"You got mind-readers. You got people can move things with their mind. You got people can move themselves with their mind. You got people can figure anything out if you just think to ask them. What you ain't got is the one kind of person who can pull 'em all together, like a brain pulls together the parts that press and pull and feel heat and walk and think and all the other things."

This goes one step further than Cronenberg's film does. Nevertheless "More Than Human," THE FURY and SCANNERS all have very similar third acts. In the end of each story, there is a struggle for control of the evolved being(s). (STOP READING NOW IF YOU WANT TO AVOID SPOILERS) In THE FURY, Robin (Andrew Stevens) transmits his gift to Gillian (Amy Irving) before he dies. As a result, Gillian evolves further than either of them could have alone. The same sort of thing happens in SCANNERS when Cameron Vale transmits his mind into Daryl Revok's body. (The details of how this is accomplished by the "direct linking of two nervous systems" are very fuzzy... but that's true for much of the pseudo-science in SCANNERS.)

In "More Than Human," there is a similar showdown between the Evolved Being that despises humanity and a human adversary whose strongest weapon is his morality. Sturgeon describes his Evolved Being as follows: "He had wide round eyes, just the color and luminescence of a black-and-white television screen. The irises showed the whites all the way around; they were perfectly round and they looked as if they were just about to spin." One look into those spinning eyes, Sturgeon warns us, can burn out a man's brain in seconds...

Cronenberg expands on this imagery in the final scene of SCANNERS - the one scene that, for my money, beats THE FURY at its own game. Robin's climactic suicide in THE FURY is utterly ridiculous. The guy can levitate, but he can't survive a jump from a two-story window? Kirk Douglas's subsequent suicide simply adds insult to injury, and this badly undercuts the explosive finale in which Gillian simultaneously displays her newfound powers and her apparent loss of human decency.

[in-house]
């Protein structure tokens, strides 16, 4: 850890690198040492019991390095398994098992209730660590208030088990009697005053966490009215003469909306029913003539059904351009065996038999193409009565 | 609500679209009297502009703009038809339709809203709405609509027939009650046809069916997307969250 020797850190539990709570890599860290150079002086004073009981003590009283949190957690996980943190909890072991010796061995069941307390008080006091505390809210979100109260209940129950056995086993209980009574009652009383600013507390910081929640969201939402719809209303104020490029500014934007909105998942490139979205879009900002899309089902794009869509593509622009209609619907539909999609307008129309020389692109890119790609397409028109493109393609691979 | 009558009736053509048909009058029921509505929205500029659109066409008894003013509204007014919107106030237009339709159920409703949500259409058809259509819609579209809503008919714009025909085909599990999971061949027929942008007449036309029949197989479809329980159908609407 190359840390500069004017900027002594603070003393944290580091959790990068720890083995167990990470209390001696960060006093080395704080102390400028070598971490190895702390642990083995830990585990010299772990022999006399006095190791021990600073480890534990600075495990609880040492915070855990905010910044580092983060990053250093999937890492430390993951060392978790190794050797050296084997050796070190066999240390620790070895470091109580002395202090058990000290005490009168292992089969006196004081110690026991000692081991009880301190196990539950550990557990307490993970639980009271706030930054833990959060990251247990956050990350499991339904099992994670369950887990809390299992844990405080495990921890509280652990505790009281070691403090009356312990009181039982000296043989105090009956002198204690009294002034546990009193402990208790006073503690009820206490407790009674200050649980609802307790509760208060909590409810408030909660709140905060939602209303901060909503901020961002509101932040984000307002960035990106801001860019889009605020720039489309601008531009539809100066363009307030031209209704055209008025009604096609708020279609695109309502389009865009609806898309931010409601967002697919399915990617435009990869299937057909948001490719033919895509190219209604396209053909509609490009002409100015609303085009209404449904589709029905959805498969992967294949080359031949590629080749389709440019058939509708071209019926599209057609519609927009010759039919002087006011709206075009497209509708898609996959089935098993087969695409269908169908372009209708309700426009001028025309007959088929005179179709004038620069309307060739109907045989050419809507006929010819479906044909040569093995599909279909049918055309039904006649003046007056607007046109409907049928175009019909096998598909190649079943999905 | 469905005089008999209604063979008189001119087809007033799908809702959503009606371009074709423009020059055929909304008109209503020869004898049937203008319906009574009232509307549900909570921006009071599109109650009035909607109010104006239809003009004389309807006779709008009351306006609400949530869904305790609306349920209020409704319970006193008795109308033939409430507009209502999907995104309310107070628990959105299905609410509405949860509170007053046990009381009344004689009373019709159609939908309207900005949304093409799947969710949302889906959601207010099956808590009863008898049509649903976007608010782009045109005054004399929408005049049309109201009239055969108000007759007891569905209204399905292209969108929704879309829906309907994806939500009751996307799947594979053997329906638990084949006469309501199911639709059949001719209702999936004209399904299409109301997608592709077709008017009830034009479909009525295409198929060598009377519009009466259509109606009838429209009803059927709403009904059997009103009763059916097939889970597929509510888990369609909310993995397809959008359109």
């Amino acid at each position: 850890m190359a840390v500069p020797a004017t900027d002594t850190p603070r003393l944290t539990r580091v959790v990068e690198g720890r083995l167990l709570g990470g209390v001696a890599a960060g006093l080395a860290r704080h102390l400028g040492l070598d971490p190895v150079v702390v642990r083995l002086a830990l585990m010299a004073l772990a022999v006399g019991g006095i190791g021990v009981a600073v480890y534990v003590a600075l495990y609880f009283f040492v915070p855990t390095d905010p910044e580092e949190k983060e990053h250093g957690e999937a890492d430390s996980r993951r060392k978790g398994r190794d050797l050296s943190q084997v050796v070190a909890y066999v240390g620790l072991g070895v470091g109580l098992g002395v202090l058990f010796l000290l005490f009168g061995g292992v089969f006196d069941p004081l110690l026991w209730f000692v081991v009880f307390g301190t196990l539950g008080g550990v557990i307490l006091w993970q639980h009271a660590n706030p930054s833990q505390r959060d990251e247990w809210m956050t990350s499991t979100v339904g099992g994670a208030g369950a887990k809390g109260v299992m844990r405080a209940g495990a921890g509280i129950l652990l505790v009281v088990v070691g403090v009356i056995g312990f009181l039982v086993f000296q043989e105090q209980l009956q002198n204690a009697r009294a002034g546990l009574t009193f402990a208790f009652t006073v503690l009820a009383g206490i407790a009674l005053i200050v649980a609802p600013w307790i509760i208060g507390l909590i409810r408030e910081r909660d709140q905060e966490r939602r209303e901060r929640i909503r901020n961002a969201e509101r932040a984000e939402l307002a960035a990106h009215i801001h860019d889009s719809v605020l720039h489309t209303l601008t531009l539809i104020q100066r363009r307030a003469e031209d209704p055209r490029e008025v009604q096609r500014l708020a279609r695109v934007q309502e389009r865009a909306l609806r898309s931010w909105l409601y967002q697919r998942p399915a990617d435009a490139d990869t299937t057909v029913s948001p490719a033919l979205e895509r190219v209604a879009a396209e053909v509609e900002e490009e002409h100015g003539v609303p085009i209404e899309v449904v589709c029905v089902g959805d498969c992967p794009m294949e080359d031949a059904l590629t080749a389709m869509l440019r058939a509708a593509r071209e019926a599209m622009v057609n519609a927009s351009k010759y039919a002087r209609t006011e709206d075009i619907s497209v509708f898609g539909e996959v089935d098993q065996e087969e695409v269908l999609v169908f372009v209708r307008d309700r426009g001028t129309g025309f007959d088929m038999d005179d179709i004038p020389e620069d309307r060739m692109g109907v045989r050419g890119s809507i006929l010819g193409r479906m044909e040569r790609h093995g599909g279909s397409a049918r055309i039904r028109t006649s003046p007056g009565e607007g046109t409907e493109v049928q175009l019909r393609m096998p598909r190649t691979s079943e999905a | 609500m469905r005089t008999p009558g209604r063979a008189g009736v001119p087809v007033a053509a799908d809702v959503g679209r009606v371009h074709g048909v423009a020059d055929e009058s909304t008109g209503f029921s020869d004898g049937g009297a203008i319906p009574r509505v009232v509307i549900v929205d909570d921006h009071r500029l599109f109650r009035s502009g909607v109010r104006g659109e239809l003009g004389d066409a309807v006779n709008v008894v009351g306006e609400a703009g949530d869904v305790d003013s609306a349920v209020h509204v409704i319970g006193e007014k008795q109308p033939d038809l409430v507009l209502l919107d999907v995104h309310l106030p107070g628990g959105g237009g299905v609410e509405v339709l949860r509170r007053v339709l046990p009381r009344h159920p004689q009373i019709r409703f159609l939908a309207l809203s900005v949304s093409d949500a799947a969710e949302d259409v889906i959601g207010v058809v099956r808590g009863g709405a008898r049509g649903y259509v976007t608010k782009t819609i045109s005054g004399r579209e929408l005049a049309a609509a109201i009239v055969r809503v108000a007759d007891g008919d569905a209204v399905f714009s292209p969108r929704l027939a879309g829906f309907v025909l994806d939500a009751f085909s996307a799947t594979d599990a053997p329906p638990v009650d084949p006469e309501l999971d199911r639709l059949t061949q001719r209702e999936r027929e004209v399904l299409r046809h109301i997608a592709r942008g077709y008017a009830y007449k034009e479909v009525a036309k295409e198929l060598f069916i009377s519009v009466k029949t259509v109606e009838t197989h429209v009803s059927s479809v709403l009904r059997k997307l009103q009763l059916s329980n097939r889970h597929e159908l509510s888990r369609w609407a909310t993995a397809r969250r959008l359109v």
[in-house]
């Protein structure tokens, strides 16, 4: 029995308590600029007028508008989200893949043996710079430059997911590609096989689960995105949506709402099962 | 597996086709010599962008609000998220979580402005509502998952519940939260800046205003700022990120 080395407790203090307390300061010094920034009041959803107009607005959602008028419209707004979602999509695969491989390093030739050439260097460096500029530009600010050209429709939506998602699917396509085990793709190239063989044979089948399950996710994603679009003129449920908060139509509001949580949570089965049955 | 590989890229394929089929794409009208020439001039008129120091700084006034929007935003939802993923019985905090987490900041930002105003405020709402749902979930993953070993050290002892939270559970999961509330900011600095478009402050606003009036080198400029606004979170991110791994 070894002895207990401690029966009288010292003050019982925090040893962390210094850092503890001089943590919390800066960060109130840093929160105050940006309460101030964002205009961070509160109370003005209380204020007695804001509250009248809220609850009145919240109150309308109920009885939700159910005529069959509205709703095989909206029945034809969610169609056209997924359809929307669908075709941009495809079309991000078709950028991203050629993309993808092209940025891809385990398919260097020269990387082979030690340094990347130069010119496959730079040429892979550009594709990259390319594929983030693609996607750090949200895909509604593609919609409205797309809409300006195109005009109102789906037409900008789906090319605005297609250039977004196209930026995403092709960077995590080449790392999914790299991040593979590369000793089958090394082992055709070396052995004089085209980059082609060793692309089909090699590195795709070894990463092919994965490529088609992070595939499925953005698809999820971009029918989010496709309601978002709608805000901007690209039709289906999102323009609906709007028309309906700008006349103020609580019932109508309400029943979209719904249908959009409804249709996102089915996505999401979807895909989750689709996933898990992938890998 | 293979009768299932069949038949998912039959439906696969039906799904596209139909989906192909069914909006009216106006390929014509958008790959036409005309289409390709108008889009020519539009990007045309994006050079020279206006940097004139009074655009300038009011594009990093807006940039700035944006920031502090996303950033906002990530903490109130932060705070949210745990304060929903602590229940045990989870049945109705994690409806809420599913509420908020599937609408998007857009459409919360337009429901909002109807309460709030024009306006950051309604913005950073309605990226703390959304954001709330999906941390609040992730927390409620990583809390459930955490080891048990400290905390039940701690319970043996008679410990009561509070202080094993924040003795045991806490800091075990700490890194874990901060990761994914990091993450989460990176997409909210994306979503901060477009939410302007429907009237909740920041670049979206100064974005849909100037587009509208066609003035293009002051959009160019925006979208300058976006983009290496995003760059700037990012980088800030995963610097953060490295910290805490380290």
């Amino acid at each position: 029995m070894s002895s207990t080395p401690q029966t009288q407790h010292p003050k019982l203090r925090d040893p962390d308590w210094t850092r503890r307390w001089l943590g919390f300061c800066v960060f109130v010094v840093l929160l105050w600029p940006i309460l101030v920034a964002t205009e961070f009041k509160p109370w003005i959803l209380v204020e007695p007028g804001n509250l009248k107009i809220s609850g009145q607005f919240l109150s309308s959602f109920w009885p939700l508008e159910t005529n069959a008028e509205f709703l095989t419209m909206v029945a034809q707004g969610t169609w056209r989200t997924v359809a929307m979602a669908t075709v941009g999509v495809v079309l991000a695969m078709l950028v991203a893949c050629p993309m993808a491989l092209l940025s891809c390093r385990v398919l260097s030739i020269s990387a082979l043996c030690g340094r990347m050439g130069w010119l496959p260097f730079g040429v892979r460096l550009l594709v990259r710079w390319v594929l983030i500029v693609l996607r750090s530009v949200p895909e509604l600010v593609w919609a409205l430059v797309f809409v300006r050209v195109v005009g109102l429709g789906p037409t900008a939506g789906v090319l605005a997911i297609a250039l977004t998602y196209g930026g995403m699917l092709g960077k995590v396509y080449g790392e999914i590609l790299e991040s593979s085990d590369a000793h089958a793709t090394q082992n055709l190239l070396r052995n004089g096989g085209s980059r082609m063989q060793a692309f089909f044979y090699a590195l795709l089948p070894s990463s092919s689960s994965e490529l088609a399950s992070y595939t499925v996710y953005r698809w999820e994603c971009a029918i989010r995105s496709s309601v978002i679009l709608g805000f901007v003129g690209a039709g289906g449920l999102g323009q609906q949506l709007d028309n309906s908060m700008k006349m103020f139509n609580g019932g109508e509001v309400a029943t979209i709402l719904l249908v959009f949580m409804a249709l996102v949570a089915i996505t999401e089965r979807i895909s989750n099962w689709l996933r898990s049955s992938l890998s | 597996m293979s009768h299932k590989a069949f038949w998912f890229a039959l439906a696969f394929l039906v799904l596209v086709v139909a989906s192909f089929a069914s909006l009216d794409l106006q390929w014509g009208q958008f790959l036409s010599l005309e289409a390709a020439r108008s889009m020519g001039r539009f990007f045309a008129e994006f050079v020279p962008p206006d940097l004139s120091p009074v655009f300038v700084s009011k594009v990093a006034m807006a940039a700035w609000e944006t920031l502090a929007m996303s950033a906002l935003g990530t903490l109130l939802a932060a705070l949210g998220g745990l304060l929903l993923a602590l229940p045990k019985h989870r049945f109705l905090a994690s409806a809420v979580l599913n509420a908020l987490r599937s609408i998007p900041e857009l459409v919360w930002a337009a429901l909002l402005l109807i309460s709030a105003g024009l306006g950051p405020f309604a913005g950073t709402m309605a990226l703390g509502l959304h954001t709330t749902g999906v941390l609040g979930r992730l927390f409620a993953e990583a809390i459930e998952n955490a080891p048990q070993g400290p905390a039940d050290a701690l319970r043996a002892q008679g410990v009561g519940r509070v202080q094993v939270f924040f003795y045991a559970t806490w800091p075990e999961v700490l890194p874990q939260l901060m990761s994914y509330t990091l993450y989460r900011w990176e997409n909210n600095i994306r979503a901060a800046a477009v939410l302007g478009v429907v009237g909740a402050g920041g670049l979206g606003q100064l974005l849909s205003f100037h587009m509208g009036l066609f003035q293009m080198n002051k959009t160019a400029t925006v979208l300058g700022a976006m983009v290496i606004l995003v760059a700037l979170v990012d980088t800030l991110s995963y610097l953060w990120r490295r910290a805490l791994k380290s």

In SCANNERS, Cameron Vale and Daryl Revok engage in much more satisfying Old West-style Cain-and-Abel duel using their minds instead of guns. Revok throws down the gauntlet by saying, "We're going to do it the scanner way... I'm going to suck your brain dry." Because Michael Ironside is perfectly menacing, we know: it's on. Cronenberg, aided mightily by effects master Dick Smith, doesn't disappoint.

The battle sequence only lasts a few minutes, but it is captivating from beginning to end. The two scanners literally erode and explode each other's bodies from the inside out. The results convey the startling resilience of the human body - a system of parts that can function independently of each other - in a way that climactic shootouts never do. (I'm reminded of Hitchcock's extended fight scene in TORN CURTAIN... The director wanted to show that killing a man takes a long time and is therefore very difficult to watch.) This is Cronenberg doing what he does best: mixing beauty and horror with such hypnotic fury that we lose the ability to distinguish between beauty and horror. I've seen this sequence dozens of times, and I still can't look away - can't even blink - until that final shot when Daryl Revok, his eyes gleaming white, unleashes a guttural cry that signifies a resolution beyond the viewer's casual imagination.

For me, the aftermath hints at the deeper ideas that aren't explored within the relatively conventional storyline of SCANNERS. We see that Revok's body has survived the duel... then realize that he has Vale's eyes and speaks in Vale's voice. When he says, "We won," the results remain unclear. What does he mean by "we"? This lingering question is the reason I love the film.

One belongs to the Others oneself and enhances their power. "The Others" whom one thus designates in order to cover up the fact of one’s belonging to them essentially oneself, are those who proximally and for the most part "are there" in everyday Being-with-one-another. The "who" is not this one, not that one, not oneself, not some people, and not the sum of them all. The "who" is the neuter, the "they”.